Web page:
Rabble Rouser

CD / DL / 10” vinyl

Louder Than War Bomb Rating 4.5

Available now

The Unthanks deliver a stunning trilogy of song cycles that focuses on three female perspectives.

We’ve grown used to The Unthanks series of ‘diversions’ from their regular recording routines having encountered their interpretations of works by Robert Wyatt and most recently the songs of Molly (mother of Nick  and Gabrielle) Drake.

In the age of equality where some may still be more equal than others, for their latest project, they’ve taken inspiration from the works of  Emily Brontë, female First World War writers  and Hull fishing worker Lillian Bilocca. Each has been given each a ‘medium play’ treatment to form a package which offers a range of musical flavours  and as you’d anticipate, is an elegant and refined set. It’s particularly the case for vinyl lovers who can pick up a neatly crafted slipcase containing all three sets (plus the inevitable download codes).

The usual Unthanks band format is also tweaked to include contributions from various musical guests yet on Part Three of Lines, gets  stripped right back to just an intimate core of Adrian McNally and Rachel and Becky Unthank. But that’s getting ahead of the story which like all Unthanks releases, needs to be pored over and cherished.

Volume 1 takes  up the name of Lillian Bilocca, the lines written by Maxine Peake and revolving around the theatrical performance written around the tragedy that was the Hull triple trawler disaster of 1968. Bookended by two atmospheric pieces which reinforce a recurring musical theme, three songs portray  a strength and power as she explores what happens when “a woman puts her head above the parapet and speaks out.” Lillian Bilocca’s tale is one of suppression and determination and ultimately sadness. The idea of ‘men’s work’ in A Whistling Woman –  “a man may do a thousand things” – finds The Unthanks  in robust and full flow, delivering a piece with a passionate fervour and unfamiliar drive that perhaps the track as the outstanding if not the key piece of the whole set. Similarly stately is The Sea Is A Woman and although Lonesome Cowboy finds them in soft velvet cabaret club mode with an easy vibe and brushed percussion, the Peake/Unthanks combo proves highly fertile.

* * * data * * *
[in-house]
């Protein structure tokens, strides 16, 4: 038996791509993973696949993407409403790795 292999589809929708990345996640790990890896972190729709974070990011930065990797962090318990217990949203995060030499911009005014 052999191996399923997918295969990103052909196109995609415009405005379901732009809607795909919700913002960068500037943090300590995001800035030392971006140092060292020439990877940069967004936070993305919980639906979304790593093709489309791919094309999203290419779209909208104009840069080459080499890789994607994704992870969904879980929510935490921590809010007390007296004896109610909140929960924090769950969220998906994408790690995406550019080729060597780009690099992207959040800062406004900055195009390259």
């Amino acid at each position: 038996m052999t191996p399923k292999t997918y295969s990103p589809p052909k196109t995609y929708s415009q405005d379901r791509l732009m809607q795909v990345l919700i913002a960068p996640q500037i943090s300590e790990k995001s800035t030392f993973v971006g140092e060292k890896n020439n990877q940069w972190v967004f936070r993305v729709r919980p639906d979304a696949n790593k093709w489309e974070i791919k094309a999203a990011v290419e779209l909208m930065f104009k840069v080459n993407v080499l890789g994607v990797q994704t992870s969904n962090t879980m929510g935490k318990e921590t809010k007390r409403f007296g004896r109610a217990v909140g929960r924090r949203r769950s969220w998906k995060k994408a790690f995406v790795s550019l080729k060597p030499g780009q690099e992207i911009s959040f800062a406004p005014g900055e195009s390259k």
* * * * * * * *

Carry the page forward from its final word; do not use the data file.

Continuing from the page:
Volume 2 is based around World War One writings and despite being a period which holds much personal interest, doesn’t  quite match the dominant  impact that comes in the strength of the opening Lines, yet with repeated listening, much is revealed and the words start to drill home. Poems and letters of the period are given a musical coating including contributions from Sam Lee and Tim Dalling. There’s a unsettling poignancy that starts to break through particularly on Roland And Vera whose letters to and from the front  in the face of tragedy could easily be crooned by a world weary Guy Garvey alongside the sweeps of strings.

The two minutes of War Film provide the sombre highlight of these Lines; “my little son rotting in no man’s land” and “all those men had mothers”  strike to the heart  while “we ate our breakfast lying on our backs” as the shells fly overhead in Breakfast offers a lighter moment and by golly, you can see how it was needed.  The overwhelming sadness of  Suicide In The Trenches brings home the contrast between the determination and resolution that comes in  Volume 1 while the despair and bleakness  that comes with the words simply reinforce the futility of war and waste of life,

Volume 3 sees Becky and Rachel taking the poems of Emily Bronte with just the piano of Adrian McNally to accompany them. It’s quite apt that it’s a musically stripped back set of Lines and that they choose to let the words take the lead role. Ten poems set to music written on Emily’s piano in the Bronte Parsonage in Haworth with only the sound of the wind from the moors, a flock of birds, footsteps on the stone floor the tinkle of the servants bell to accompany them. It’s an atmospheric collection that both chills and warms.  The Unthanks with Emily Bronte, herself having to take a male pen name to be accepted at the time,  each at their most fragile and perhaps the clearest set of Lines that sees sisters doing it for themselves.

The trademark of quality that comes with the Unthanks name shines through once more. There’s also the added bonus that Lines comes with the further excitement of trying to second guess what they’ll do next.

Watch a short film of Shall Earth No More Inspire Thee:

 You can find the Unthanks website at :

They can  also be found on Facebook  and Twitter


All words by Mike Ainscoe. You can find more of Mike’s writing on Louder Than War at his author’s archive. He can be found on Facebook and is currently revamping his website…


Previous articleIf Beale Street Could Talk – Film Review
Next articleErland Cooper Announces New Album ‘Sule Skerry’
Mike has been contributing to Louder Than War since 2012, rising through the ranks from contributor to Sub Editor and now Reviews Editor. He brings his eclectic taste to the table with views on live shows (including photography) and album reviews, features and interviews from rock to metal to acoustic and folk.


Please enter your comment!
Please enter your name here